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Is political violence at NYC event a harbinger of things to come?

Actions by the Proud Boys group and Antifa members worrisome.

NYPD is asking the public to help identify

NYPD is asking the public to help identify individuals involved in the fight over the weekend which occurred following a right-wing speech at the Metropolitan Republican Club. Photo Credit: NYPD

Last Friday night, political violence came to New York City. Outside the Metropolitan Republican Club on the Upper East Side, members of the Proud Boys, a far-right group whose founder Gavin McInnes had just completed an appearance at the club, clashed with masked, black-clad protesters who call themselves anti-fascist, or Antifa. A shocking viral video showed several Proud Boys pummeling and kicking their opponents. The next evening, crowds of right-wing and left-wing demonstrators — some wielding pepper spray, others armed with clubs, knives and even firearms — brawled in the streets of Portland, Oregon.

If this is a preview of things to come, we are in for some dark days.

When violence breaks out, finger-pointing on both sides inevitably follows. Responses to the New York incident mostly split along predictable lines. On Fox News, it was all about Antifa violence, with a focus on the fact that the club building had been vandalized before the McInnes event. For Democrats, this was a story of brazen right-wing thuggery and irresponsible behavior by mainstream Republicans who had invited a provocateur like McInnes. There were also accusations of police inaction and bias, since the only initial arrests were of three left-wing protesters. (Apparently, the reason no Proud Boys were arrested is that their victims refused to cooperate with the cops; nine “Proud Boy” assailants identified through surveillance videos are now being sought by the police.)

As is often the case, there is plenty of blame to go around. That includes the Metropolitan Republican Club. McInnes has a known history of bigoted comments and an equally well-known rowdy following; his Saturday appearance featured a comedic re-enactment of the assassination of a Japanese socialist politician by a far-right terrorist. That does not excuse vandalism or violence, but it certainly contributes to a toxic climate.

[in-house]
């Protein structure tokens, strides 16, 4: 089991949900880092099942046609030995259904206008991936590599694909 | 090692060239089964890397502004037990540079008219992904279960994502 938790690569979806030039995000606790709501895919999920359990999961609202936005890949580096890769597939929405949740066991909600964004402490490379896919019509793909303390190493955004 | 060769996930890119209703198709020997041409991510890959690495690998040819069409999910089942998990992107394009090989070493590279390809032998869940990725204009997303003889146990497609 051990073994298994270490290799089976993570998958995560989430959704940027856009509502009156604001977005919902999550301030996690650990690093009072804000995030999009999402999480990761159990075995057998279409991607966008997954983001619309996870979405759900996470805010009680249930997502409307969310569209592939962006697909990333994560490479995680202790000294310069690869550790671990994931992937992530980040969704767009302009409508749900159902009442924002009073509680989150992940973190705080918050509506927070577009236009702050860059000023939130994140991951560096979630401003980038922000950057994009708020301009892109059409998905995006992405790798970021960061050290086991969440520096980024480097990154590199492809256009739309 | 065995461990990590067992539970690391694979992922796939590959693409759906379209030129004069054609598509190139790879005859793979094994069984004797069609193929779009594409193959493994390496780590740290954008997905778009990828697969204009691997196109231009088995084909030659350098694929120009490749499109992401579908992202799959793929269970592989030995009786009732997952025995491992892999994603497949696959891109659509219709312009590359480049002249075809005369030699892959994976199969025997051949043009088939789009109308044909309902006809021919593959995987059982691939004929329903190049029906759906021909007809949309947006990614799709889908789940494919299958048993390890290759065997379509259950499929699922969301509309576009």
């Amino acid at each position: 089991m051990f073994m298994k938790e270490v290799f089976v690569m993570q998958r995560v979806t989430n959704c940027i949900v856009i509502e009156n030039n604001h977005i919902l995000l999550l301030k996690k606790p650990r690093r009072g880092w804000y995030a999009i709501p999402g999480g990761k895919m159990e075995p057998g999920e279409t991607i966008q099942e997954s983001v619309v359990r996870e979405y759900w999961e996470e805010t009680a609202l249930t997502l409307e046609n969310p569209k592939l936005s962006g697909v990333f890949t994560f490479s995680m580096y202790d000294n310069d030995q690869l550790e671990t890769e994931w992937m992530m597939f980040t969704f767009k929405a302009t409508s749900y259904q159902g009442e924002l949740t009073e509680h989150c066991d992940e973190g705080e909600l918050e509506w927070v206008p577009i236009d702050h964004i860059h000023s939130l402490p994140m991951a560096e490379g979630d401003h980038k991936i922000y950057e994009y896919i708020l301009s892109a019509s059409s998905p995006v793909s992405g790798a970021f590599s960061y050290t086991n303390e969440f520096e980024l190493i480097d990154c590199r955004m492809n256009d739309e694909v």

While the early video clips showed several Proud Boys rushing the protesters, seemingly without provocation, new surveillance footage shows one of the Antifa protesters had thrown a plastic bottle in their direction. But it’s also clear that the Proud Boys were waiting for any excuse to start punching. And throwing a plastic bottle is hardly the kind of provocation that justifies kicking people who are down on the ground.

Supporters of the Proud Boys claim that the group is being smeared as white supremacist and fascist even though it has nonwhite members. But racist or not, it is clearly extremist, with an ideology centered around male dominance, hatred toward perceived enemies of patriotic values, and a “fight club” ethos. McInnes has stated that getting arrested or being “in a serious violent fight for the cause” confers status within the group.

On its part, Antifa romanticizes violent “resistance” and vows to shut down any activity it considers fascist. Their left-wing sympathizers wax enthusiastic about Nazi-punching — rhetoric that is especially disturbing when anyone who questions progressive views can be labeled a Nazi.

In Portland, it appears that Antifa protesters started the violence by pepper-spraying a group of right-wing marchers. The right-wing demonstration itself was a response to events a week earlier in which left-wing activists protesting a police shooting of a black man took over several street blocks and harassed drivers.

Each side sees its use of force as righteous self-defense against an aggressive and evil enemy. That way lies a terrifying escalation of violence. Before it’s too late, people of good will on the left and the right must take a firm stand against violent extremists and their enablers — particularly in their own camp.

Cathy Young is a contributing editor to Reason magazine.

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